Title: Double vision
By Author: Tracie Rae Griffith
Tag line: Jackson’s business partner saw things a little too clearly!
Police characters: Detective Kristine Johnson, Sgt. Bill Morgan
The gist: Jackson’s business partner, Ken, accused him of embezzling. He gave him seven days to return the money, but even then he was going to call the police and report the crime. Jackson asked if they could talk further about it in Ken’s home office the next day. They agreed to meet at noon. Jackson decided to deal with Ken permanently and had no intentions of returning any of the money. When he had a chance he slipped pills into Ken’s ever-present glass of bourbon in his office, he falsified documents to make it look like the company was losing money. And he wrote a fake suicide note for Ken. Then he waited and watched until Ken drank his liquor and slumped over the desk. Using gloves he placed the empty pill container in the waste basket next to the desk, placed the falsified documents and suicide note under Ken’s hand. He even took Ken’s reading glasses out of his pocket and placed them on the dead man’s face. He then called 911. He told police he thought it was a suicide. When the detectives arrived, Jackson told them that the business had been losing money, that Ken had poor health issues, (rattling off several health problems), a failed marriage, and that he drank too much. When asked who inherits Ken’s shares in the business, Jackson admitted he would, but added a failed business isn’t worth much.
A week later Jackson was shocked to find the two detectives at his door. They arrested him. Detective Johnson told him that his business partner saw things a little too clearly and that’s why Ken killed him.
Crime scene: The office of Jackson and Ken.
Clues: The reading glasses.
Suspects: Suicide or Jackson the business partner.
Red herrings: None.
Solution: At the time of his death Ken was wearing contacts. He would never have put reading glasses over his contacts. The police knew the scene had been set up.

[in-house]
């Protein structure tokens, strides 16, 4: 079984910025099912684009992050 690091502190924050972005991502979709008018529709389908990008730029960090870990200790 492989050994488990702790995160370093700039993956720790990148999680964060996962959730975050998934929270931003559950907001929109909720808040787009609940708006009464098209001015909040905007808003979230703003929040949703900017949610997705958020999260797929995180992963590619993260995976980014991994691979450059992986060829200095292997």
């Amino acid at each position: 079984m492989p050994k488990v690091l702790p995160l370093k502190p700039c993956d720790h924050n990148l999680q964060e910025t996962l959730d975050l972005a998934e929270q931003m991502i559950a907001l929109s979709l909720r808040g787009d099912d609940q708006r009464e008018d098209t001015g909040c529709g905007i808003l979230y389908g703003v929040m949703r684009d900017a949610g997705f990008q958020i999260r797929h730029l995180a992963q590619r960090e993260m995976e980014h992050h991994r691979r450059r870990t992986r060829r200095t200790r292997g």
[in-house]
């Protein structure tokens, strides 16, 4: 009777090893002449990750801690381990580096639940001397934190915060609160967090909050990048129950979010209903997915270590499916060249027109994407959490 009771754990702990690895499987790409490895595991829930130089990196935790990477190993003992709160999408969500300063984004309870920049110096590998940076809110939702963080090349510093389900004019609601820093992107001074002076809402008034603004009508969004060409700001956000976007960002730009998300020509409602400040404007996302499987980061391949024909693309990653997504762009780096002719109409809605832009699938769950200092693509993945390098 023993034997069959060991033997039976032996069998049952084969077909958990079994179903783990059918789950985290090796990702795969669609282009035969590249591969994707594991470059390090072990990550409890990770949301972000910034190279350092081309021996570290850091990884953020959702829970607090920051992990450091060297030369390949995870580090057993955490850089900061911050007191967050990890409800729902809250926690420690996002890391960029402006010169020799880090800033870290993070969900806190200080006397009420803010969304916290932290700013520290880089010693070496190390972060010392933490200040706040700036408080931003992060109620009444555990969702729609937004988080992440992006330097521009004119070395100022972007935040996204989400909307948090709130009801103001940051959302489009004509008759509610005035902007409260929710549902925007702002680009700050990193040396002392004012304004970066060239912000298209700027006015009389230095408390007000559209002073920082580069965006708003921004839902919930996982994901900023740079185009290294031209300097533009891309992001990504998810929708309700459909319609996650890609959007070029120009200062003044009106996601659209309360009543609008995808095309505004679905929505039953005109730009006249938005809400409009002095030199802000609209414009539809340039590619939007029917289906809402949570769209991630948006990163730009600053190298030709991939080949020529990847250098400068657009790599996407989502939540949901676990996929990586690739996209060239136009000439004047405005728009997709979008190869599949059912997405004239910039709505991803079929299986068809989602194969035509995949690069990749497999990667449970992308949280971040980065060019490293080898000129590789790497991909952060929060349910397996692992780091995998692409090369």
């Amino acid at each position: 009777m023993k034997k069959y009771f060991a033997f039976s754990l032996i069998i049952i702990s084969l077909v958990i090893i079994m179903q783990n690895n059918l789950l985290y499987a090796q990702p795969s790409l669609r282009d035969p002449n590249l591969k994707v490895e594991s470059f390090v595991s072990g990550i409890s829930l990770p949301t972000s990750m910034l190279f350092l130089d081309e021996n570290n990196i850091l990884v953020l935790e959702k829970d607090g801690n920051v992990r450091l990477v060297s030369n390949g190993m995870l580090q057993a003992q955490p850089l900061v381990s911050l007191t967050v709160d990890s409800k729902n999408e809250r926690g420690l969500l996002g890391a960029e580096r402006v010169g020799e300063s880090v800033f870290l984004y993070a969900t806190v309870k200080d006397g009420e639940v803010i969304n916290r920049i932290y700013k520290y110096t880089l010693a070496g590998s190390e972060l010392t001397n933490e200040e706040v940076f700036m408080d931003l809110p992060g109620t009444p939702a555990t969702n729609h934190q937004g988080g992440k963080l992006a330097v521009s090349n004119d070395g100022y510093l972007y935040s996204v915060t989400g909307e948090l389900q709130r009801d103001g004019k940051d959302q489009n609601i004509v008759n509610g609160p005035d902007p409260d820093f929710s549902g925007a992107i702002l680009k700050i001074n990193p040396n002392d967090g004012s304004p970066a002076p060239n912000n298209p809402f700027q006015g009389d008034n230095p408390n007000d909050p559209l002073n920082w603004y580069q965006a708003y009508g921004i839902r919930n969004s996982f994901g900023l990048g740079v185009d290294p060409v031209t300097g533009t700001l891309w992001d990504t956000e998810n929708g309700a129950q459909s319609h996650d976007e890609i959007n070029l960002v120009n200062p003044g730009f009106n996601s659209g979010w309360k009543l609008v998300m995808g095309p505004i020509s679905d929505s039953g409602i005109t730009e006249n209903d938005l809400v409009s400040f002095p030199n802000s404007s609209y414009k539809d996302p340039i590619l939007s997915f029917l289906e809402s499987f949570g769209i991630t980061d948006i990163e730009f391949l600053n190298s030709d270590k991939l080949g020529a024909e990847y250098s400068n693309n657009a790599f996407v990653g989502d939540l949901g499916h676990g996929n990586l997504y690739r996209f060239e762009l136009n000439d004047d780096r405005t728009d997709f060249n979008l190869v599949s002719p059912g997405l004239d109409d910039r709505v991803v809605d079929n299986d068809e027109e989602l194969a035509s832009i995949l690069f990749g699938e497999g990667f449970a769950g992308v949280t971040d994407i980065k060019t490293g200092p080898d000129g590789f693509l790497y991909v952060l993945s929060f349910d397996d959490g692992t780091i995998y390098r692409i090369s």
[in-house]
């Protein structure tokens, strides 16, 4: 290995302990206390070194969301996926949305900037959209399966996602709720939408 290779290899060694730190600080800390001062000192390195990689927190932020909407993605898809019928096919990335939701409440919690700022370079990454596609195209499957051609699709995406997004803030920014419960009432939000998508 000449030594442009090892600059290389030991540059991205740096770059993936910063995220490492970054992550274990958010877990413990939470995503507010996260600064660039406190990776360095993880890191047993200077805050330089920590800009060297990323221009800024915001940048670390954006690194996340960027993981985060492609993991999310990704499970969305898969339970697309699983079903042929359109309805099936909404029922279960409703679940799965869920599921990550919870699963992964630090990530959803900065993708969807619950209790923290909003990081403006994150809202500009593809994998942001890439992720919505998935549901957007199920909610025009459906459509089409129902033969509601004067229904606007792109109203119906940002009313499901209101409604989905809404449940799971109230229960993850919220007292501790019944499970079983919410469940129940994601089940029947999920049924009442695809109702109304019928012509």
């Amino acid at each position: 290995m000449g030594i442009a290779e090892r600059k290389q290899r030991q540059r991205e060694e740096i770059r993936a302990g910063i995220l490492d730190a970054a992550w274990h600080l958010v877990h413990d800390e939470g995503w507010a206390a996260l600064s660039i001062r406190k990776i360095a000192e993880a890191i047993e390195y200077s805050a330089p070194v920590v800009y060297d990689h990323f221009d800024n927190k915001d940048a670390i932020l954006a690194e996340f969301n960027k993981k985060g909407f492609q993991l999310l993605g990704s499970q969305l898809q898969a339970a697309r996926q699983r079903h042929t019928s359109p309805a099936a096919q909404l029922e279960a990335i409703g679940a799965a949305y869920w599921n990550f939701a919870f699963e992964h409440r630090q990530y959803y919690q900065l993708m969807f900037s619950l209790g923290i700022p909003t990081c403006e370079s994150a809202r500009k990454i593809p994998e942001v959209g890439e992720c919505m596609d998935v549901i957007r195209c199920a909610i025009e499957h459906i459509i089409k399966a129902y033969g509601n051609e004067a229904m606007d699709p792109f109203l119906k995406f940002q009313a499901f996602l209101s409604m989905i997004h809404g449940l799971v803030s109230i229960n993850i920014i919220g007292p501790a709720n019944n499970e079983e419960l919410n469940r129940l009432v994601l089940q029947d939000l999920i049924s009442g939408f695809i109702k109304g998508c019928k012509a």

My two cents: I thought the story read well, and was paced in a brisk manner. The characters were believable and there was ample motive. There were no problems with the police work, and I noticed this author kept it simple in that department; no time of death, no witnesses to sequester for questioning, no initial crime scene or patrol officers arriving. Simple is good. Not much chance to go wrong.
My only gripe is the contact thing. The reader is supposed to be able to figure out the perp by the body of the story (no pun intended). How would the reader know the guy wore contacts? And why would he have reading glasses in his pocket if he wore contacts? Ken and Jackson had been business partners for at least a year according to the story, yet Ken didn’t know his partner wore contacts? He knew plenty of other health details that he gave the police, even high cholesterol.
If I were going to commit suicide by pills, I’d down the pills and wait for death. I don’t think I’d be sure to put the RX container in the trash. It would be right there on my desk next to the glass. Yet, I’ve seen that done many times in these stories. Curious.
It’s too bad WW gave the whole thing away in the tag line. Even the title is a giveaway. Why do they do that?4 Stars…because the reader is not able to figure it out.